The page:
Monday, November 1, 2010

Blind student in New Zealand complains about price of books that other university students get for free

From The Press in New Zealand:

A blind Canterbury University student is upset that she has to buy expensive textbooks others can borrow free.

Virginia Boyle (pictured), 44, said it was "very unfair and unethical" that she had to buy books for her social-work course before the university's alternative format centre could reformat the books into audio.

Other students could borrow the books from university libraries free.

"There's a gap in the system," the Spreydon woman said.

"Why should a blind person have to pay to buy books which are made available to other students for free?"

University disability resource service team leader Steve Russell said the problem lay with copyright law and publishers.

The law prevented the university from reformatting books on behalf of students without publishers' permission.

Most publishers only allowed access to their electronic text if students had evidence they had bought a copy of it, Russell said.

Publishers' rules did not allow library copies to qualify.

"The university has been investigating the possibility of the print versions held in the library counting as proof of purchase with the publishers, but without success," he said.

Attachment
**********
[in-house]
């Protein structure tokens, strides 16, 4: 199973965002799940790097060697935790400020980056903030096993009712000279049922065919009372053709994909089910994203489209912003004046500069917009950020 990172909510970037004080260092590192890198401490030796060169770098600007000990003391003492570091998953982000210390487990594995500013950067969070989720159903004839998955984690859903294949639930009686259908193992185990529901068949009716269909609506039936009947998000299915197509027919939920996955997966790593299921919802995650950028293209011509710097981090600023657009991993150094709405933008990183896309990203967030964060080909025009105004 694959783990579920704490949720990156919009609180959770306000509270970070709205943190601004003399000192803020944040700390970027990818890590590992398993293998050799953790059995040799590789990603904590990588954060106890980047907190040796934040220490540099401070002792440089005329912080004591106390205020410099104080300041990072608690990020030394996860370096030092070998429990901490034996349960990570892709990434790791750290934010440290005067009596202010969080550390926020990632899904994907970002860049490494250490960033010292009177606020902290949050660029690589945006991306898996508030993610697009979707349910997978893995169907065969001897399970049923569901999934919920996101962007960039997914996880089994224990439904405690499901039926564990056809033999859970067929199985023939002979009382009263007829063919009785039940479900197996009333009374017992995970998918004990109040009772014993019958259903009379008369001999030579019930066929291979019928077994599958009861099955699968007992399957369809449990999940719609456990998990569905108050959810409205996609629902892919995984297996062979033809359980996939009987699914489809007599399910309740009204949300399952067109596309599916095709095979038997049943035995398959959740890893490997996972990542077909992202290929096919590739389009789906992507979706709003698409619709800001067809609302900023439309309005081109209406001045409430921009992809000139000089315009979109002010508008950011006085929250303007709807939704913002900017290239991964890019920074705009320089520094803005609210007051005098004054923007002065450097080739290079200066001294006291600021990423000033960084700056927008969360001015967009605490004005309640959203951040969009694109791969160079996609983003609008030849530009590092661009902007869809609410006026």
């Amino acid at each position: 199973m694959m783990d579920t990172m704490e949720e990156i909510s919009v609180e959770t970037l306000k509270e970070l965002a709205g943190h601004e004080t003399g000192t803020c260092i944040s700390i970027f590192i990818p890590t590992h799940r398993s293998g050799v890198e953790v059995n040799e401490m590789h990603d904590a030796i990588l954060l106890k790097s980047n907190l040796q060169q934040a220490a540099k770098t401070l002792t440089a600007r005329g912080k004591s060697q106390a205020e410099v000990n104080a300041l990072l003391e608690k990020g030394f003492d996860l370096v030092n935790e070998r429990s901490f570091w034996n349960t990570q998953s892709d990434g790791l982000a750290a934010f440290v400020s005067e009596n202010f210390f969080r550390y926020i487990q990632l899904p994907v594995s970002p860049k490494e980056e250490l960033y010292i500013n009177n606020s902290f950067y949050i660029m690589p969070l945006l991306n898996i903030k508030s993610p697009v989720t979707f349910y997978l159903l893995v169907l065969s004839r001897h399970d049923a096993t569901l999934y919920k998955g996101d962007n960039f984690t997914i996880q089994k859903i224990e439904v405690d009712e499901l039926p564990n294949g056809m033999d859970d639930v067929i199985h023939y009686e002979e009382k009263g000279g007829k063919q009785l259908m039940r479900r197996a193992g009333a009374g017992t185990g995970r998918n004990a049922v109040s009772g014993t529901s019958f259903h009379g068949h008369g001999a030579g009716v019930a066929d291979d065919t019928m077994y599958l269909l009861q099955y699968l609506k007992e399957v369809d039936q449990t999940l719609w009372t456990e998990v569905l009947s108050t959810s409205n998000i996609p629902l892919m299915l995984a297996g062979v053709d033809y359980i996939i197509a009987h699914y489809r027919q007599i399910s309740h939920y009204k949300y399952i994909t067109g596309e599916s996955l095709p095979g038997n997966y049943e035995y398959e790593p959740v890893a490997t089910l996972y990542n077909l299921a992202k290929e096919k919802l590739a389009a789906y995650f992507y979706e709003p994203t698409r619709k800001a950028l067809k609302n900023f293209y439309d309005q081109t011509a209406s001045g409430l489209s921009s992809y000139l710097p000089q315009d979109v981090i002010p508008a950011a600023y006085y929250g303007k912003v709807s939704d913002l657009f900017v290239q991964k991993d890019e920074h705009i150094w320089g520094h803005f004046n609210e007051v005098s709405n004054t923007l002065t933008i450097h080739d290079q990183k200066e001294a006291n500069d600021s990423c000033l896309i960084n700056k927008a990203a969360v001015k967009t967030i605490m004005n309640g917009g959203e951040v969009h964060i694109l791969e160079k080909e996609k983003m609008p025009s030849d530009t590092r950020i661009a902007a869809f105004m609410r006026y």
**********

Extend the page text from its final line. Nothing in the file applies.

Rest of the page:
Boyle said she wanted tertiary institutes and the Royal New Zealand Foundation of the Blind to push for change or more government funding.

"Texts should be made available for us; it shouldn't be a cost we have to bear."

Through the Tertiary Education Commission, tertiary institutes receive government funding to improve access and achievement for disabled students.

This funding is $28.60 (excluding GST) a year per equivalent domestic fulltime student and, within rules, each institute decides how to spend it.

Individuals can also apply for assistance from funds and scholarships from government departments, their institutes and organisations.

Boyle said she used the limited fund to buy resources such as software.

Russell said TEC's equity funding had been fixed since 2000, and for the past three years had contributed only a third of the total money spent by the university's disability resource service.

The foundation shared Boyle's frustration, spokeswoman Kelly Hawkins said.

Information access was often the biggest barrier for visually impaired tertiary students, she said.

Today is the final day of Blind Week, which aims to fundraise and raise awareness about blindness and sight loss.